The Toronto Maple Leafs don't need a drama queen in goal. But they do need Joffrey Lupul.
Whether it was simple faint-heartedness on the part of Miikka Kiprusoff coupled with greed on the part of Mike Gillis, or just plain, dumb, blind luck, Leaf Nation made it through the NHL's trade deadline without adding a goalie who might not want to play any more or finding itself living through the daily drama that is whither Roberto Luongo.
Good on general manager Dave Nonis for his nothing ventured, nothing gained approach, and for drawing the line on the demands by Gillis, the Vancouver Canucks' general manager.
Gillis doesn't want to cut a cheque to end the Luongo nightmare? Fine. Let him take out his own contractual garbage. Better to find out for sure whether James Reimer can carry the freight, and if he can't, better to do a thorough search in the off-season.
Proximity to Ilya Bryzgalov, who has another seven years at a cap hit of $5.67-million (U.S.) per season remaining on his contract, only served as a reminder of how awful a bad goaltender's contract can really be.
This is the way it needs to be, folks. Sorry. And, yeah, the Leafs gosh-awful performance on Thursday in a 5-3 loss to the Philadelphia Flyers at the Air Canada Centre was not the way head coach Randy Carlyle would have liked his team to respond to Nonis's vote of confidence.
Reimer? It's not fair to look at that particular performance as some kind of postdeadline referendum.
"He fit in with the rest of the team," Leafs coach Randy Carlyle said later. "We were not as sharp as we needed to be."
Adam Hall clearly interfered with Reimer on the Flyers' fourth goal – Hall brushed by him and hooked his stick hand – after Michael Kostka lazily tried to clear the zone.
Reimer let in the third goal only after Nikolai Kulemin tried a no-hope pass for Nazem Kadri, and Reimer had no help from Carl Gunnarsson on the second goal. Gunnarsson let a pass from the side go through his legs to Jakub Voracek, who could have turned and waved at Matt Frattin before slipping the puck past Reimer.
"Weird game," Reimer said.
There were warning signs right from the start, the Leafs winning a defensive zone faceoff but failing to jump on the puck leading to the Flyers' first goal less than a minute into the contest.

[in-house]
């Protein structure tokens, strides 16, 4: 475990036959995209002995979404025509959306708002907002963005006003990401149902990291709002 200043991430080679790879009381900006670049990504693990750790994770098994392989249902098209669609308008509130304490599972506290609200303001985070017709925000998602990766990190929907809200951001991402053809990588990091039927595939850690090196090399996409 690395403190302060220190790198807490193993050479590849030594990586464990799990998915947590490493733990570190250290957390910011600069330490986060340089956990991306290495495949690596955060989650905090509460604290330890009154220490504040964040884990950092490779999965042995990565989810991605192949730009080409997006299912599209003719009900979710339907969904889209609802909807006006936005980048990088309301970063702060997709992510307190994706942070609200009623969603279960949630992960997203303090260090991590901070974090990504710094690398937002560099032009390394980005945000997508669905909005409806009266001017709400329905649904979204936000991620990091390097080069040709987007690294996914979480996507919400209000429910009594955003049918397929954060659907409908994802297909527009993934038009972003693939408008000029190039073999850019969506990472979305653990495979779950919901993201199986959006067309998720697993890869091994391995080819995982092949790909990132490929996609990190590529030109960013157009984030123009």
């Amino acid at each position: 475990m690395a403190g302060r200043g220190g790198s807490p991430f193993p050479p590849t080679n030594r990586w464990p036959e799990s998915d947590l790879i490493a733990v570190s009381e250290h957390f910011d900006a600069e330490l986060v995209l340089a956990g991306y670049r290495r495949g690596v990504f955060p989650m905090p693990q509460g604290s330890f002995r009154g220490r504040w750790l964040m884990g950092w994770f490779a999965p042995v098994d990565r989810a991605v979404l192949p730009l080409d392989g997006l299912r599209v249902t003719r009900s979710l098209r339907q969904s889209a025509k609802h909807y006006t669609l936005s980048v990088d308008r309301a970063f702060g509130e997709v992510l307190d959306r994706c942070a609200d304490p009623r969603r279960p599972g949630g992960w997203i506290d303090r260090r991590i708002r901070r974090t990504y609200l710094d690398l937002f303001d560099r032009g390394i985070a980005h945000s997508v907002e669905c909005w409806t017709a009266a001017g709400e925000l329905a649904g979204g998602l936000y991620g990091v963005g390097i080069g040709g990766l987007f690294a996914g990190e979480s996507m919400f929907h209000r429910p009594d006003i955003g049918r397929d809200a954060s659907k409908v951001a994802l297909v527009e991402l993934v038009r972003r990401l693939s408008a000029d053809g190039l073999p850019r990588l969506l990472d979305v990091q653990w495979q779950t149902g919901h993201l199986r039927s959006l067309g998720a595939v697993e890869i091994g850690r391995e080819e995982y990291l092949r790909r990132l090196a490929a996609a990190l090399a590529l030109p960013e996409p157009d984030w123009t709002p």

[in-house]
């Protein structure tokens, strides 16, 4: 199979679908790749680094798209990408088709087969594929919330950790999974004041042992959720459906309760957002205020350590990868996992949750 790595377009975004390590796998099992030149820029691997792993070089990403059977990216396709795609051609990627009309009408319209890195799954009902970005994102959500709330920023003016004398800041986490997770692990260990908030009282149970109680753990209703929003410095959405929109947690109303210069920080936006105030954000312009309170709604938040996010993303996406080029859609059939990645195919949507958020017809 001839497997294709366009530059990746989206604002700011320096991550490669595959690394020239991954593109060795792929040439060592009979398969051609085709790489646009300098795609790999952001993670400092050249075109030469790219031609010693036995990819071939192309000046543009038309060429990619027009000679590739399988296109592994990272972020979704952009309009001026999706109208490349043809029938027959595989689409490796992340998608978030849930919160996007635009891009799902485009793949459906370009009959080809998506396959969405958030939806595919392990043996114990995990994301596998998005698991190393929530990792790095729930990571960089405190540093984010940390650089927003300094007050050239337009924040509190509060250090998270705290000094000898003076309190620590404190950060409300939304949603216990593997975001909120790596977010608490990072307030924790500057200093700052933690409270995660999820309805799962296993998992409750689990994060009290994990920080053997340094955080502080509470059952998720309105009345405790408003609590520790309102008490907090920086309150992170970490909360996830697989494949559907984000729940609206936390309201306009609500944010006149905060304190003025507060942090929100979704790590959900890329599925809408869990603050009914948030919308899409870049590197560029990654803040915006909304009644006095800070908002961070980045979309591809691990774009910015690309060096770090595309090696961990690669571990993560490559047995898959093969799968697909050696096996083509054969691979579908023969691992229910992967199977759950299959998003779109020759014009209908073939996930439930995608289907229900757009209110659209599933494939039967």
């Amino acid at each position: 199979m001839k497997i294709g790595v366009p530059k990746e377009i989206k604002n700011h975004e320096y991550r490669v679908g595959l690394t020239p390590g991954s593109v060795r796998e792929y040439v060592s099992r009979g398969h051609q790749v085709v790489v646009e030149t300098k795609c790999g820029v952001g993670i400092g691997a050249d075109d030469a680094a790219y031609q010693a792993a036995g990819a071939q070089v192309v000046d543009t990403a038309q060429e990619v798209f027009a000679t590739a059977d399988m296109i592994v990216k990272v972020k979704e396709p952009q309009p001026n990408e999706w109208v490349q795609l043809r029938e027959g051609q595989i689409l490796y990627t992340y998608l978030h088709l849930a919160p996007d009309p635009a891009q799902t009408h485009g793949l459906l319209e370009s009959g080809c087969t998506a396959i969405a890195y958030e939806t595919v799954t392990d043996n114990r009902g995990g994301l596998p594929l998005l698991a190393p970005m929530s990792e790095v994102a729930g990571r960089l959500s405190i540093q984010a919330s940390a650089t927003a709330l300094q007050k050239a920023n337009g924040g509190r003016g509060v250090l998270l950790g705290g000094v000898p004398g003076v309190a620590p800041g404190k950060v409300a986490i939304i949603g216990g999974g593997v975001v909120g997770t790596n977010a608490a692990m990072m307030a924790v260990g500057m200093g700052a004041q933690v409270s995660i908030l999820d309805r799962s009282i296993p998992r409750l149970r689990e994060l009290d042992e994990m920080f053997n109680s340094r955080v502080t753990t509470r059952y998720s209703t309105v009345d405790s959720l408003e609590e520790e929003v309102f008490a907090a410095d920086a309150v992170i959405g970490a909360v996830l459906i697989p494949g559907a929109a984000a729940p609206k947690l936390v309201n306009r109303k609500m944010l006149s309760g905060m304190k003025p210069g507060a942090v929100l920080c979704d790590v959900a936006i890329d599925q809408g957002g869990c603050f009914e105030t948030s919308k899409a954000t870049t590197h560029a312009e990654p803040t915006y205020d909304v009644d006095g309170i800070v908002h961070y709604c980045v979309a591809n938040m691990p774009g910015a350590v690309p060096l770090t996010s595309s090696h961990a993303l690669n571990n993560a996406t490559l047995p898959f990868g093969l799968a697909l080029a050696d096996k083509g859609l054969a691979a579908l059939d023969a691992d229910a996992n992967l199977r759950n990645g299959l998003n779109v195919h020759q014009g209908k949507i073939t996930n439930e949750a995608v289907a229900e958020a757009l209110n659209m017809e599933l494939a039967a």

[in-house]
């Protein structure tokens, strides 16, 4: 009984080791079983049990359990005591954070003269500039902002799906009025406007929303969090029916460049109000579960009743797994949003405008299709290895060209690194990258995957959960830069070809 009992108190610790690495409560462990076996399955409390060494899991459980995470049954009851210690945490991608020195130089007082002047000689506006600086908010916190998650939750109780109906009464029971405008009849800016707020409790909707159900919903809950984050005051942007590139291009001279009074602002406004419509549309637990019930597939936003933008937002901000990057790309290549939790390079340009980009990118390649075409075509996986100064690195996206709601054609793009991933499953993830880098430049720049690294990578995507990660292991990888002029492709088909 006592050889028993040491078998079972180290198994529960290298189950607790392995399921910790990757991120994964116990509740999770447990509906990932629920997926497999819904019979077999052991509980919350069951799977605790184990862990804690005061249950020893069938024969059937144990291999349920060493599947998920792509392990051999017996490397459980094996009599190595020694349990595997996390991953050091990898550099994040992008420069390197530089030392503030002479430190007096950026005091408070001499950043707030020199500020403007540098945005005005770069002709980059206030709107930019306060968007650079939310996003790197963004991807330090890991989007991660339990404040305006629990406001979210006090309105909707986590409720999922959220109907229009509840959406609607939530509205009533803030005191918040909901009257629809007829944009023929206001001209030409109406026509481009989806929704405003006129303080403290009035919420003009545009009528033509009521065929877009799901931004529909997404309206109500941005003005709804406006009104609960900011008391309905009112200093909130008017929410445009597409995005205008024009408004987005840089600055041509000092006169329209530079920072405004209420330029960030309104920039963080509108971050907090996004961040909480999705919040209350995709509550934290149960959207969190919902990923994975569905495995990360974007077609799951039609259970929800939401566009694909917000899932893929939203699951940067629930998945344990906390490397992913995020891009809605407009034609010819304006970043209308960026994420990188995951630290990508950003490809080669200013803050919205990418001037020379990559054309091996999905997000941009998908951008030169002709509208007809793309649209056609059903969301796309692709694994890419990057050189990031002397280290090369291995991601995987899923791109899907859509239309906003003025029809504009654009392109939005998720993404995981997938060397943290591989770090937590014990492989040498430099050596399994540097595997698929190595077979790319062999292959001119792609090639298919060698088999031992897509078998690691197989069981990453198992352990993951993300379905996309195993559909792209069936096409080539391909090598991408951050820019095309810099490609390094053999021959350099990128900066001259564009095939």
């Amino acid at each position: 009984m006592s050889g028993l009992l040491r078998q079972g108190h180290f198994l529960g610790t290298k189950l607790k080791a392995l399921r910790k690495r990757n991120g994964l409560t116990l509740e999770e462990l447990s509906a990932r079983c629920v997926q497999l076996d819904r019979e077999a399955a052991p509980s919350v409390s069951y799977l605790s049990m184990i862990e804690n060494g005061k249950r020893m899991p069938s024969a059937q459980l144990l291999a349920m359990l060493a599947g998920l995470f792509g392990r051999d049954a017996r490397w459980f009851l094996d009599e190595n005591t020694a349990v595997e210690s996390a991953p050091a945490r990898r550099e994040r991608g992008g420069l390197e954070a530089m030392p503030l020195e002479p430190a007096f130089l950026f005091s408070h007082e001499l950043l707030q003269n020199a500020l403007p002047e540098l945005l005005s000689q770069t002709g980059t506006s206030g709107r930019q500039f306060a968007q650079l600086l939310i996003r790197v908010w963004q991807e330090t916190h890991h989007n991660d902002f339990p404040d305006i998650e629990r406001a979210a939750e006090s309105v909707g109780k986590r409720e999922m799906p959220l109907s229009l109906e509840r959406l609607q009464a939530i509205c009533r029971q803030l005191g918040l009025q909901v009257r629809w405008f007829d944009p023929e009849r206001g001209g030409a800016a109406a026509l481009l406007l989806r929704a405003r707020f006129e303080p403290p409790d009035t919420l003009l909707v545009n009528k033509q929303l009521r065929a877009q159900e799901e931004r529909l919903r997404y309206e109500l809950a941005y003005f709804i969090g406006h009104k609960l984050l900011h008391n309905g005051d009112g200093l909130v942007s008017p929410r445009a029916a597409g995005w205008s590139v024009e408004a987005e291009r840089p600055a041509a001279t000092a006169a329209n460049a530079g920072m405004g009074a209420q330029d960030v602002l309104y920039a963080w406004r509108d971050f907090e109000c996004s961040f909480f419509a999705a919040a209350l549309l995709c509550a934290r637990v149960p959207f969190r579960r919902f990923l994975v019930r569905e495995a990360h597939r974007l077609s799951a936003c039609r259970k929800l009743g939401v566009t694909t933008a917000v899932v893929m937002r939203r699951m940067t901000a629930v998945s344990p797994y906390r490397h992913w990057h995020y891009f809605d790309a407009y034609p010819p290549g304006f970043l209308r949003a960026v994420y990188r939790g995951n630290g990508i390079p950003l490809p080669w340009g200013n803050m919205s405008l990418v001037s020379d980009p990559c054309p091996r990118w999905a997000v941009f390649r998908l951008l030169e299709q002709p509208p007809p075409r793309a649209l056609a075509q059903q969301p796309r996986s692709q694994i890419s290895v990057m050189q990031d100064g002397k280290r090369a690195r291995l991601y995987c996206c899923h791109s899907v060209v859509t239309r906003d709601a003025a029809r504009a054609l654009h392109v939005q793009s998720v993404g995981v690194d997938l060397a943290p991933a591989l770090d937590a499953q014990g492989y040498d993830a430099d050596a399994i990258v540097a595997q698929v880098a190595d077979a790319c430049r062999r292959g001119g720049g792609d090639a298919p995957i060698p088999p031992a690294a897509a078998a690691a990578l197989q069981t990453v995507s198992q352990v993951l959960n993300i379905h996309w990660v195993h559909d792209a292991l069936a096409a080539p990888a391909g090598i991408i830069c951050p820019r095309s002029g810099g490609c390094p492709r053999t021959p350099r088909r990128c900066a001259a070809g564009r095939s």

Then it all came crashing down.
Lupul returned to the lineup from a 25-game absence due to a broken forearm and is the major reason Leafs fans are thinking playoffs. But Thursday night he was sandwiched between Jay Rosehill – a favourite of Brian Burke when Burke was the Leafs' general manager – and Hall, one of the Flyers' most effective players.
There was contact with Lupul's head, and the Leafs' forward seemed to be almost out on his feet as he staggered to the bench, missing the gate once he arrived.
Pushback is what the puckheads like to call a team's ability to get off the canvas. The Leafs had none of it, and if anybody still doubts the significance of Lupul to this outfit, the stunned non-combativeness of the Leafs until the third period ought to serve as a reminder.
So now the new drama will be Lupul's health, especially considering he has had at least three concussions before this upper-body injury. Carlyle said Lupul was "50-50" to practise on Friday.
James van Riemsdyk stepped up during Lupul's absence earlier this season, and after being largely invisible during the recent good times, guess who flicked in the Leafs' third goal?
Some will shake their heads at how close the team came to getting a prima donna. Reimer shook his head at Lupul's bad luck with health, saying that Lupul takes such good care of his body that you'd think "he'd be the least likely guy to get hurt."
It's going to be a tough road into the postseason, and there are hard, summer-time decisions to be made about Tyler Bozak and maybe even Phil Kessel. This is how it should be. This is how it has to be. There'll be drama enough.